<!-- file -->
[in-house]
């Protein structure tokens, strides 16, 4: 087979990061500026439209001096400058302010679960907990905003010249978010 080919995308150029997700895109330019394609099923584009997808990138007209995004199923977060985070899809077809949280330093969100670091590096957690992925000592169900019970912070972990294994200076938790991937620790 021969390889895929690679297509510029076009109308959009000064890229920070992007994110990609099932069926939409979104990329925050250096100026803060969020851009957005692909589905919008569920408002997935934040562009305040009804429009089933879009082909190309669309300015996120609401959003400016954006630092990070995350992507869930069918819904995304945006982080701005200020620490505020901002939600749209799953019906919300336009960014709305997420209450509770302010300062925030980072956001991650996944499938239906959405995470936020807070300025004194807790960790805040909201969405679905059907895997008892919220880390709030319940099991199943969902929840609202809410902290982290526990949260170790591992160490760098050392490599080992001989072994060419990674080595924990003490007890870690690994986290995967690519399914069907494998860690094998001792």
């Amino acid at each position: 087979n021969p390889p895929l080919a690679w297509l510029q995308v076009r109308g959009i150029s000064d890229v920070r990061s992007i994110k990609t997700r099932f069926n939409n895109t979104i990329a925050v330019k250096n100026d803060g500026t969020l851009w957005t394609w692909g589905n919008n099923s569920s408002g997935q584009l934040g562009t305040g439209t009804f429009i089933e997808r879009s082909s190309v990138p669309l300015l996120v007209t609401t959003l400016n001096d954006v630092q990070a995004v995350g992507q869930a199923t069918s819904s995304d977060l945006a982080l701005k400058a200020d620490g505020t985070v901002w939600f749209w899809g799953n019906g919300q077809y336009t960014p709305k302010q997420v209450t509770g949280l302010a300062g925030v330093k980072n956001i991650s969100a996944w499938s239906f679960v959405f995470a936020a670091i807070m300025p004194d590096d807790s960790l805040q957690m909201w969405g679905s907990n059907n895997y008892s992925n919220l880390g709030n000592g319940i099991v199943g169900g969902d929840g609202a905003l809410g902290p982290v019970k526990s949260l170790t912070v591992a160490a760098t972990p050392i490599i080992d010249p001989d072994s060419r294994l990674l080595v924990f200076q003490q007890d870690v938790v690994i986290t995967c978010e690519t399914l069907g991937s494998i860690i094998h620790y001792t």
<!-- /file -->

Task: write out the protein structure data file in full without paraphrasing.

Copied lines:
[in-house]
């Protein structure tokens, strides 16, 4: 087979990061500026439209001096400058302010679960907990905003010249978010 080919995308150029997700895109330019394609099923584009997808990138007209995004199923977060985070899809077809949280330093969100670091590096957690992925000592169900019970912070972990294994200076938790991937620790 021969390889895929690679297509510029076009109308959009000064890229920070992007994110990609099932069926939409979104990329925050250096100026803060969020851009957005692909589905919008569920408002997935934040562009305040009804429009089933879009082909190309669309300015996120609401959003400016954006630092990070995350992507869930069918819904995304945006982080701005200020620490505020901002939600749209799953019906919300336009960014709305997420209450509770302010300062925030980072956001991650996944499938239906959405995470936020807070300025004194807790960790805040909201969405679905059907895997008892919220880390709030319940099991199943969902929840609202809410902290982290526990949260170790591992160490760098050392490599080992001989072994060419990674080595924990003490007890870690690994986290995967690519399914069907494998860690094998001792």
């Amino acid at each position: 087979n021969p390889p895929l080919a690679w297509l510029q995308v076009r109308g959009i150029s000064d890229v920070r990061s992007i994110k990609t997700r099932f069926n939409n895109t979104i990329a925050v330019k250096n100026d803060g500026t969020l851009w957005t394609w692909g589905n919008n099923s569920s408002g997935q584009l934040g562009t305040g439209t009804f429009i089933e997808r879009s082909s190309v990138p669309l300015l996120v007209t609401t959003l400016n001096d954006v630092q990070a995004v995350g992507q869930a199923t069918s819904s995304d977060l945006a982080l701005k400058a200020d620490g505020t985070v901002w939600f749209w899809g799953n019906g919300q077809y336009t960014p709305k302010q997420v209450t509770g949280l302010a300062g925030v330093k980072n956001i991650s969100a996944w499938s239906f679960v959405f995470a936020a670091i807070m300025p004194d590096d807790s960790l805040q957690m909201w969405g679905s907990n059907n895997y008892s992925n919220l880390g709030n000592g319940i099991v199943g169900g969902d929840g609202a905003l809410g902290p982290v019970k526990s949260l170790t912070v591992a160490a760098t972990p050392i490599i080992d010249p001989d072994s060419r294994l990674l080595v924990f200076q003490q007890d870690v938790v690994i986290t995967c978010e690519t399914l069907g991937s494998i860690i094998h620790y001792t």